Postcard from Portland

Portland has something of a reputation as an urbanists poster child and my first impression is that it is indeed doing things right. Portland’s renaissance stems back ultimately to a local government amalgamation in the early 90s that led to a compact city master plan for the region that could actually be put into place (well the bits within Oregon state at least).…
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Let’s define “congestion” properly

An article in Toronto’s Globe and Mail newspaper just over a week ago, using the rather provocative title of “Sick of Congestion: build roads not transit” has unsurprisingly led to a lot of fisking of the information contained in the article – particularly around the different ways of defining congestion and how easily they can be misused.…
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Highway Teardowns

Location of former freeway, Harbor Drive, Portland Unfortunately, while freeways did provide vehicular access to downtown, they also disrupted the existing urban grid and street system. Freeways severed local commercial activity from customers, and many once vibrant streets now stand with shuttered businesses and negligible street activity.…
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More on the costs of parking

Development/parking scenarios tested (Portland Bureau of Planning and Sustainability) Here’s some interesting new research from Portland, Oregon where they have been thoroughly investigating the role of parking policy in relation to housing affordability, neighbourhood impacts, and car ownership. This useful report, Cost of Onsite Parking + Impacts on Affordability (PDF), identifies the costs associated with providing various types of car parking for a mixed use project.…
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Zero Parking Developments

For good reason there has been a lot written recently about the influence of parking policy on good urban outcomes. Parking policy strongly affects trip generation, mode choice, urban form, and housing affordability. While parking reform may seem radical today in Auckland, it is already being widely implemented across North America.…
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Auckland’s PT: expensive and poorly used

An Auckland Council report on various aspects of our transport system makes a number of comparisons of Auckland’s public transport system with various cities in Australia, Canada and the USA – as well as Wellington. The cities used to compare Auckland against, including their population and what different technologies their PT system includes, is shown in the table below: These are a good range of cities to compare Auckland’s performance against, in my opinion.…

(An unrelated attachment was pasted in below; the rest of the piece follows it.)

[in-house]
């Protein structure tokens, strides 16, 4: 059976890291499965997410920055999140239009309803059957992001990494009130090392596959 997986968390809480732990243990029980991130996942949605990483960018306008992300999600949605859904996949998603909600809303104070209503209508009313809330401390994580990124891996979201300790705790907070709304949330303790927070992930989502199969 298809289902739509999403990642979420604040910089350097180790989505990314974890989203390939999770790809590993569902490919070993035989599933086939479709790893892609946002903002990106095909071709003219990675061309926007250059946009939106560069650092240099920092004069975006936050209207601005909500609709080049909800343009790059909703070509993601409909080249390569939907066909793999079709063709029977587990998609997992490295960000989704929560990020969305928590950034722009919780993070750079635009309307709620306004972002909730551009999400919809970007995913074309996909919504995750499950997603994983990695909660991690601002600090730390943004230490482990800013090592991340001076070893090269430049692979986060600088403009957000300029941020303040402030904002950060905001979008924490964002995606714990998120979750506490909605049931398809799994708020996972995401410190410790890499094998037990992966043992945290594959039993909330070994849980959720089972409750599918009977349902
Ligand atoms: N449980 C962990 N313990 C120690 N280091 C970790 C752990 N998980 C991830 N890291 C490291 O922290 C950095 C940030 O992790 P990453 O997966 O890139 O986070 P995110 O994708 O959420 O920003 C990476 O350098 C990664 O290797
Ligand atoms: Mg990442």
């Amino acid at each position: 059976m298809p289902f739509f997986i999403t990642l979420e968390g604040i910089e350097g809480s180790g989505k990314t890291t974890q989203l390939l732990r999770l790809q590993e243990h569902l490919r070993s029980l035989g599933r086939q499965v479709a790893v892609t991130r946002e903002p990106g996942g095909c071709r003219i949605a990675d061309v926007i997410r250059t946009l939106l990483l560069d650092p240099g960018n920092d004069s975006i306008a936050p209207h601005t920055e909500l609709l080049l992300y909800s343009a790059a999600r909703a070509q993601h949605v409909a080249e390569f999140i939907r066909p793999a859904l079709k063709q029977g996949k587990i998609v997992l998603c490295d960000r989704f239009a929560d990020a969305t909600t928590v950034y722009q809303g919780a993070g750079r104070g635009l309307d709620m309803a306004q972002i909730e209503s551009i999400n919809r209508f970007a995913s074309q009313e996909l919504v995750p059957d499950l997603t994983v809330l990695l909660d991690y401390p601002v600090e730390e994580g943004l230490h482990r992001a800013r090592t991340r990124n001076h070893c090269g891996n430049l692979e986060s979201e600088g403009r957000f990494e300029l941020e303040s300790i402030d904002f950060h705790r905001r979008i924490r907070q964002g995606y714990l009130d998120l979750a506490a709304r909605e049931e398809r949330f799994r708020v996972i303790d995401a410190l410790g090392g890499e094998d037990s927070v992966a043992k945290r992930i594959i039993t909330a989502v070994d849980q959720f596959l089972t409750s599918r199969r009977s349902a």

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Is there a place for light-rail in Auckland?

Land-based public transport in Auckland is currently provided in two ways, through buses and trains (don’t let anyone tell you that taxis are public transport, they’re for-hire private transport that don’t offer any of the efficiency gains of real PT). Over the past 10-15 years there have been on-off arguments in Auckland about whether there’s a place for something to sit between trains and buses: in the form of light-rail.…
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Is New Zealand Falling Behind the US? Part 1

This is my first post on Josh’s blog – hopefully over time having two perspectives (though generally similar, but potentially slightly different on some matter) on Auckland’s transport will lead to even more posts, even more discussion and debate and even more knowledge about where Auckland’s transport is going wrong and how it could be made better.…
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Portland’s Transport Plan

Portland, Oregon – in the northwest corner of the USA – is a relatively similar sized city to Auckland. The ‘actual city’ (probably their equivalent of “Auckland City”) has a population of around 575,000 while the whole metropolitan area has a population of around 2 million.…
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